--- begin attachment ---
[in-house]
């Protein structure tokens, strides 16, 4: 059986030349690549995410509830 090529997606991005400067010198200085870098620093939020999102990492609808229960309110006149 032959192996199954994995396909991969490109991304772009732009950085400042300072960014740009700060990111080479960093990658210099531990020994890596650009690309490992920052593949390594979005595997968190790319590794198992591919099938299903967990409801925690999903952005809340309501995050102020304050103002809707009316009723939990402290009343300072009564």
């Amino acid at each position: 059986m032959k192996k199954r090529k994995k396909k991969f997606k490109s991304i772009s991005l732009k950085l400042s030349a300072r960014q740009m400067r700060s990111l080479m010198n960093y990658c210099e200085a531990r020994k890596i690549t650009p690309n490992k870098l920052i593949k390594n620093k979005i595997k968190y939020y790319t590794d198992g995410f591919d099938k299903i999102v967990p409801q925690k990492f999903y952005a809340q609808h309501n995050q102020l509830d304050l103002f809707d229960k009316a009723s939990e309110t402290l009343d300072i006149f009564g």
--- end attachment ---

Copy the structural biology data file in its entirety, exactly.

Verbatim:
[in-house]
């Protein structure tokens, strides 16, 4: 059986030349690549995410509830 090529997606991005400067010198200085870098620093939020999102990492609808229960309110006149 032959192996199954994995396909991969490109991304772009732009950085400042300072960014740009700060990111080479960093990658210099531990020994890596650009690309490992920052593949390594979005595997968190790319590794198992591919099938299903967990409801925690999903952005809340309501995050102020304050103002809707009316009723939990402290009343300072009564």
């Amino acid at each position: 059986m032959k192996k199954r090529k994995k396909k991969f997606k490109s991304i772009s991005l732009k950085l400042s030349a300072r960014q740009m400067r700060s990111l080479m010198n960093y990658c210099e200085a531990r020994k890596i690549t650009p690309n490992k870098l920052i593949k390594n620093k979005i595997k968190y939020y790319t590794d198992g995410f591919d099938k299903i999102v967990p409801q925690k990492f999903y952005a809340q609808h309501n995050q102020l509830d304050l103002f809707d229960k009316a009723s939990e309110t402290l009343d300072i006149f009564g």